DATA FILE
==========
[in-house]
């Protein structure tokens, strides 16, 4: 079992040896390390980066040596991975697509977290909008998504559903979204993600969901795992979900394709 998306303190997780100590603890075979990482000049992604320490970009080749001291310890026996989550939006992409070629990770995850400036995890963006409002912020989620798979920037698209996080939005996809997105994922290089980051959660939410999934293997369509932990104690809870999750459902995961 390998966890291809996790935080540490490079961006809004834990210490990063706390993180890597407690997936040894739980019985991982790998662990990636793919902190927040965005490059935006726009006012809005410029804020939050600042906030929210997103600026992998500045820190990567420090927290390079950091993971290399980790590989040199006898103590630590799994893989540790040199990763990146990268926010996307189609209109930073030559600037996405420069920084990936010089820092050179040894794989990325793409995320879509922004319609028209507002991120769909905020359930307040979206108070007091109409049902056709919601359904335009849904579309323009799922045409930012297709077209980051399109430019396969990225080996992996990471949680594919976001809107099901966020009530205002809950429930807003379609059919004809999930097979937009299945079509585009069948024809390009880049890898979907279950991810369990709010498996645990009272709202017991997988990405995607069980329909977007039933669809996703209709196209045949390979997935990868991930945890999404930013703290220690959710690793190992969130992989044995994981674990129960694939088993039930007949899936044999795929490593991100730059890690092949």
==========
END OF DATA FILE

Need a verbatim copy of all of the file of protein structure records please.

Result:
[in-house]
């Protein structure tokens, strides 16, 4: 079992040896390390980066040596991975697509977290909008998504559903979204993600969901795992979900394709 998306303190997780100590603890075979990482000049992604320490970009080749001291310890026996989550939006992409070629990770995850400036995890963006409002912020989620798979920037698209996080939005996809997105994922290089980051959660939410999934293997369509932990104690809870999750459902995961 390998966890291809996790935080540490490079961006809004834990210490990063706390993180890597407690997936040894739980019985991982790998662990990636793919902190927040965005490059935006726009006012809005410029804020939050600042906030929210997103600026992998500045820190990567420090927290390079950091993971290399980790590989040199006898103590630590799994893989540790040199990763990146990268926010996307189609209109930073030559600037996405420069920084990936010089820092050179040894794989990325793409995320879509922004319609028209507002991120769909905020359930307040979206108070007091109409049902056709919601359904335009849904579309323009799922045409930012297709077209980051399109430019396969990225080996992996990471949680594919976001809107099901966020009530205002809950429930807003379609059919004809999930097979937009299945079509585009069948024809390009880049890898979907279950991810369990709010498996645990009272709202017991997988990405995607069980329909977007039933669809996703209709196209045949390979997935990868991930945890999404930013703290220690959710690793190992969130992989044995994981674990129960694939088993039930007949899936044999795929490593991100730059890690092949």